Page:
Eric notes in his brief report that he essentially hiked the whole route and that he considered his time to be relatively 'soft'. Armed with that knowledge, I assumed a simple jog up to the start of the Loft and a strong hike the rest of the way would put us comfortably in the 7 to 8 hour range for the loop. As it turned out, however, our pace up to Chasm would be more strong hike than jog, as we would end up waiting for Jamie - more climber than runner - at points along the way. Nonetheless, we made good, steady progress up to Chasm and then up the scree and slabs of the Loft to the Meeker/Longs saddle. From there it was a quick and easy tag of Meeker, before descending back to the saddle for the traverse around to Kelplinger's Couloir and onto the Homestretch by way of Clark's Arrow.

The elusive Clark's Arrow.
Elijah and I enjoyed the scene on top of Longs for 15-20 minutes as we waited for Jamie to summit, then quickly set off in the direction of Pagoda once the three of us were back together. The route to Pagoda from Longs descends the famed - and often hilarious - Homestretch and then drops off the main Longs route just before the Narrows section. To get to the saddle between the two mountains at the Keyboard of the Winds, there is a small cliff band to negotiate and I'm pretty sure we negotiated it in about as inefficient a manner as possible, choosing a small, wet and moderately technical gully to the left rather than heading down the easy ramps to the right.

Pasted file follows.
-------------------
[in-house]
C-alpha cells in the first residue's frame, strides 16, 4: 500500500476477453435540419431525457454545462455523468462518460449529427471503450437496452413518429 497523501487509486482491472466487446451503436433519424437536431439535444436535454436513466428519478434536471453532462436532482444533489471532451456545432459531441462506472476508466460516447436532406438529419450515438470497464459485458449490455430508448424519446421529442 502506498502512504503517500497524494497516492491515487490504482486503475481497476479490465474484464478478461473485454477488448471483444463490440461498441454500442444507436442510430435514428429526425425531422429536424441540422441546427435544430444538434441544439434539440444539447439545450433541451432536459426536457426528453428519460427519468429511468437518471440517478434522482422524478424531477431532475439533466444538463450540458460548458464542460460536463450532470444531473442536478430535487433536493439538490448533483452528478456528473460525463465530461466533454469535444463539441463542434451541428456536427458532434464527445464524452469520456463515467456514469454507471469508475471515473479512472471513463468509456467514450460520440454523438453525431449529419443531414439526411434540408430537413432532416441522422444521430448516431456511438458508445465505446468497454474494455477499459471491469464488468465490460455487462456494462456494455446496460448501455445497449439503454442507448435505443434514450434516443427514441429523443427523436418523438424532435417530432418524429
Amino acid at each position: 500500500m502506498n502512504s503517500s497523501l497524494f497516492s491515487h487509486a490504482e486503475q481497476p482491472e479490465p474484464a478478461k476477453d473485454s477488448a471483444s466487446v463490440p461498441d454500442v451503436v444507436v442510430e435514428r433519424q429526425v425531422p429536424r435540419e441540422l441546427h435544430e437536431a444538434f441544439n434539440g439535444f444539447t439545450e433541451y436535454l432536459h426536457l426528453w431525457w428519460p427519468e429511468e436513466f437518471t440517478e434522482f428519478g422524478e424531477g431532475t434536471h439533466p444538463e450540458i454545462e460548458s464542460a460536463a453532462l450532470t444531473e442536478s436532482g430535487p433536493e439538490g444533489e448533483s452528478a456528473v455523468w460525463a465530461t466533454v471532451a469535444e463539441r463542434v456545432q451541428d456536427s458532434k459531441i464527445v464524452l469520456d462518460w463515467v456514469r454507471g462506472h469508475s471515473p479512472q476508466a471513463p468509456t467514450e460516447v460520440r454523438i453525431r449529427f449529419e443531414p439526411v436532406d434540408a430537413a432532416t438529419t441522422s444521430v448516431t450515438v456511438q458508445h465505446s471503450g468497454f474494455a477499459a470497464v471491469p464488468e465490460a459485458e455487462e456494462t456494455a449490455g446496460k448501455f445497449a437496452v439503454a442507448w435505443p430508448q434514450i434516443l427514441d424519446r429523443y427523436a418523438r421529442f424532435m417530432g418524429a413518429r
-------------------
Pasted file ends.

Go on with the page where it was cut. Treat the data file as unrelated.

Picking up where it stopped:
Pagoda itself is a big ole' mess of choss, but a simple walk-up nonetheless. Again, Elijah and I waited a good 15 minutes on top for a rapidly fading Jamie, and then the three of us took another five minutes to enjoy the huge 360 degree views of Longs, Wild Basin and Glacier Gorge from Pagoda. There are three or four spires that make up the so-called Keyboard of the Winds between Pagoda and Longs, and from the Pagoda summit it was a little unclear which ones would be the best to drop between in order to contour around and get back on the Ledges section of the standard Longs route at the base of the Trough. Predictably enough, we chose the wrong gully, lengthening our vertical accumulation for the day by a few hundred feet. For anybody reading this and looking for route info, the most expedient line is to use the gully between the two furthest spires as you look at them from Pagoda.

Despite the poor route choice, we were soon traversing our way over to rejoin the bullseyes of the main route, this time on the Ledges section from the base of the Trough. Again, we waited a good 20 minutes for Jamie, now in full-on bonk mode. After a brief discussion Jamie urged us to continue on, while he made his way down via the standard route.

I had it my head at this point that Eric's time was 8:18, not the actual 9:18 he had recorded, and a check of the watch showed that we were now 5:45 into our morning, so with four peaks left to tag and 2.5 hours to do it, we thought it unlikely that we'd duck under Eric's time. Not one to give up on a challenge though, I set a target of being on top of Mount Lady Washington, by way of the Keyhole and Storm Peak, within 45 minutes. We were on top of Storm exactly 20 minutes later, made quick work of the Boulder Field and hoofed hard on MLW, topping out 26 minutes after leaving Storm, 46 minutes after leaving the base of the Trough.